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I know of the non-intuitive process to set the name of a thread under Windows (see "How to set name to a Win32 Thread?"). Is there a way to get the name of the thread? I don't see any Windows API that lets me do this (http://msdn.microsoft.com/en-us/library/windows/desktop/ms684847(v=vs.85).aspx).

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3 Answers 3

18

Threads don't actually have names in Win32. The process via RaiseException is just a "Secret Handshake" with the VS Debugger, who actually stores the TID => Name mapping. Windows itself has no notion of a thread "Name".

18

Beginning with Windows 10, version 1607, you can now get the name of a thread using GetThreadDescription(), assuming SetThreadDescription() was used to set the name of the thread.

Here's an example:

HRESULT hr = GetThreadDescription(ThreadHandle, &data);
if (SUCCEEDED(hr))
{   
    wprintf(“%ls\m”, data);
    LocalFree(data);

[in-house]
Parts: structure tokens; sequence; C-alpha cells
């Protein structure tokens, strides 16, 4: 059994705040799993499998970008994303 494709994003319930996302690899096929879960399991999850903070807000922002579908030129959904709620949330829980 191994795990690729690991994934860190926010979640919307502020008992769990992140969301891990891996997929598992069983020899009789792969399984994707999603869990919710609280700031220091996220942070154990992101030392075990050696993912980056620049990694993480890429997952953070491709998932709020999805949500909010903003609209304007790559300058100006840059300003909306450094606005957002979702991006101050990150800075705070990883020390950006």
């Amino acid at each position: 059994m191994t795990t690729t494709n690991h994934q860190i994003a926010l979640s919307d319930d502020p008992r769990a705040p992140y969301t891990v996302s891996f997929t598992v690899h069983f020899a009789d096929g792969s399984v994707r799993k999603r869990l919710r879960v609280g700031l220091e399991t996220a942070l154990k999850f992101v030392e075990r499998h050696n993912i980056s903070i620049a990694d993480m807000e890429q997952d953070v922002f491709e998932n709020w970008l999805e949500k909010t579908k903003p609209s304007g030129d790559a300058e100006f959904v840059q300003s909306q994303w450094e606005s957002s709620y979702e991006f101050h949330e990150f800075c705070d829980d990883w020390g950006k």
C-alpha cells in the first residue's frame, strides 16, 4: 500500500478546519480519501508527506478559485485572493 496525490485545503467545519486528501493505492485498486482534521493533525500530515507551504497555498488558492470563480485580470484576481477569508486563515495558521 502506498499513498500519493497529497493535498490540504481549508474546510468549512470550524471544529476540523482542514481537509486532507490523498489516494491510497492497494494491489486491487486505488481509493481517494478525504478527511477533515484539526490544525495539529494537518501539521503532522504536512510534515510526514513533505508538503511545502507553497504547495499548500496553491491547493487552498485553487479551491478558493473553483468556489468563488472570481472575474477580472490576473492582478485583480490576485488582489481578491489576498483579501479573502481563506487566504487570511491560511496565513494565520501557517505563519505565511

}

Here's the documentation:

https://msdn.microsoft.com/en-us/library/windows/desktop/mt774972(v=vs.85).aspx

12

There is no such WinAPI call since there exists no such thing as thread names.

If you set a thread name then the debugger of your IDE will store it for you, which makes it easier to debug. However the name is never really attached to the thread by a windows API call.

If you run your application without a debugger then setting a thread name has no effect, therefore you can't retrieve the name.

Even if it would be accessible - I wouldn't write code that works only with a debugger attached. Better store the name for yourself together with the handle.

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  • 1
    are you saying that there's absolutely no way to get the thread name that you've set in the debugger ? I'd like to put some debug check in my code to make sure it's called from the right thread, using the thread name
    – 0x26res
    Nov 16, 2012 at 12:00
  • The thread 0x66c has exited with code 0 (0x0) -> I thought, maybe the 0x66c is something like a name ?
    – Andre
    Nov 4, 2015 at 7:20

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